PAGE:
We all know the dental hygiene basics: brush your teeth for two minutes twice a day and floss regularly.—but one factor of dental health that’s a little less known is gum disease. Millions of people suffer from the effects of gum disease, and its symptoms are problematic because they largely go unnoticed until you’re checked out by a dentist.
Your oral health plays an integral role in your health overall. Gum disease can be a gateway to future, life-threatening health complications. Here’s a brief look at gum disease and the complications that can arise when it goes untreated.
Gum Disease: How It Develops
Bacteria from tartar and plaque buildup are the earliest causes of gum disease because they release toxins, which infect your bone structure and gum tissues. This leads to chronic inflammation and tooth loss.
A few signs to look out for:
- Bad breath
- Bleeding gums
- Pain when chewing
- Receding gums
- Red or inflamed gums
- Loose or sensitive teeth
Gum disease, also known as periodontal disease, is a chronic inflammation of the gums due to infection that ultimately will require life-long care. Unfortunately, it can only be managed—not reversed. Here are a few health problems periodontal disease can trigger.
#1: Heart Disease
The American Heart Association has found that patients who have poor dental hygiene are three times more likely to develop heart disease. Gum disease has also been shown to affect the blood pressure of hypertensive patients and can hinder the effects of hypertension medication. However, the treatment of periodontal disease has shown to decrease the blood pressure of patients.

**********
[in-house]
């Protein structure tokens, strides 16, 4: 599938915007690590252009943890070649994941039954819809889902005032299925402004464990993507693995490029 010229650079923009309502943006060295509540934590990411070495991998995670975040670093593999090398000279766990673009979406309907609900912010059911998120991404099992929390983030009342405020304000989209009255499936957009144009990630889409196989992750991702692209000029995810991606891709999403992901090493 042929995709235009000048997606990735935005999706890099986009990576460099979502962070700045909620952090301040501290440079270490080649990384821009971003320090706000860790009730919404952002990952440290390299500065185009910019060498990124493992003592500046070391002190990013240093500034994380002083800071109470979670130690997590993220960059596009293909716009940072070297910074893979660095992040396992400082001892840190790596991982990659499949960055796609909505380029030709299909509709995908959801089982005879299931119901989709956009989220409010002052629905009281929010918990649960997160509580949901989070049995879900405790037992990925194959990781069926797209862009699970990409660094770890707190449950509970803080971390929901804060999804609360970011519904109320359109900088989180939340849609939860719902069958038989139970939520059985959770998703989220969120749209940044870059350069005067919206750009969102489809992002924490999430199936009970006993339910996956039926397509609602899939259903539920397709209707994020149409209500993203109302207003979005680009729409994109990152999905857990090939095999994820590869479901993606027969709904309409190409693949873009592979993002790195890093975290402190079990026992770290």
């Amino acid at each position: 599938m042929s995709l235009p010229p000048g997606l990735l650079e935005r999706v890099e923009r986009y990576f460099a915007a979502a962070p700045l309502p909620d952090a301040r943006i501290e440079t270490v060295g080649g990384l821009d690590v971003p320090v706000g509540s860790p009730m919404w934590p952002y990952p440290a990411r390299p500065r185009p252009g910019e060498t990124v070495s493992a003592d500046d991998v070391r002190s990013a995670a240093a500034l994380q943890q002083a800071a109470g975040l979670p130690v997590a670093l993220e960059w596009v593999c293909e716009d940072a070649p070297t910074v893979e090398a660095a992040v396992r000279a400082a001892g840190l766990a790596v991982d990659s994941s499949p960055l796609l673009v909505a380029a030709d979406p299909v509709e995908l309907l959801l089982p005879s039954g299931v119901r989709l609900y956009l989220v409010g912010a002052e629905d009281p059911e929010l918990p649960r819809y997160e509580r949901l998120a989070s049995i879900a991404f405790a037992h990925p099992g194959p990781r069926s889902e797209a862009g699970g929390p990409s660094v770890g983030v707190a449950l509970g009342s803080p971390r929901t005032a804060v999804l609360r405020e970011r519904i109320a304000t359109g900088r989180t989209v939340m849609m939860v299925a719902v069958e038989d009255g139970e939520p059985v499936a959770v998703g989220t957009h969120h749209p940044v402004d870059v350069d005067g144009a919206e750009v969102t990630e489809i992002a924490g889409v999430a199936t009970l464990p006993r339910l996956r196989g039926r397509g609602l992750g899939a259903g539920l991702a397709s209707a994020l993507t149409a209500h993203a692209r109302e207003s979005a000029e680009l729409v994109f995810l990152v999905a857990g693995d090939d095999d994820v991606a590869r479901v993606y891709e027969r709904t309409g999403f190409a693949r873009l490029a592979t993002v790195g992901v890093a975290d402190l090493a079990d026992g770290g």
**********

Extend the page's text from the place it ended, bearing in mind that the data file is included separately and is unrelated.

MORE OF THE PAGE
#2: Alzheimer’s Disease
Along with heart disease, gum disease has been shown to increase a patient’s risk for Alzheimer’s. The same bacteria found in gum disease (Porphyromonas gingivalis or P. gingivalis) is also found in the brains of patients with Alzheimers. The bacteria from gum disease can infiltrate the entire body, further emphasizing the importance of dental hygiene and preventing gum disease.
#3: Rheumatoid Arthritis
Rheumatoid arthritis and gum disease share the same bacteria as well: Aggregatibacter actinomycetemcomitans. This bacteria triggers our body’s defense system’s inflammatory autoimmune response, causing the immune system proteins to be overactive, and leading to joint pain.
If your body has high glucose levels, they’re helping the bacteria propagate—fueling the germs to attack the gums and teeth and starting the process of gingivitis. Gum disease can also increase blood sugar levels which can put you at risk for type 2 diabetes. Blood sugar levels become hard to control with the presence of gum disease because of its chronic inflammatory properties. In addition, diabetes makes it harder for the body to fight off gum disease and similar infections.
The American Thoracic Society has said that periodontal disease’s chronic inflammation triggers the body’s immune system to be on high alert, ensuring a body-wide inflammation which includes the lungs and airways. This inflammation can be a gateway for COPD, asthma, and pneumonia.
Like pneumonia, susceptibility to COVID-19 is increased in patients with gum disease due to its chronic inflammation. As we have seen over the past few months, COVID-19 can have some nasty effects on your body like difficulty breathing and body aches.
Schedule an appointment with your dentist today, so you can take care of your body tomorrow. Now that you’re aware of gum disease, it’s vital that you take the necessary steps in preventing it or managing it. Call LeCroy Dental today and we’ll take care of the rest.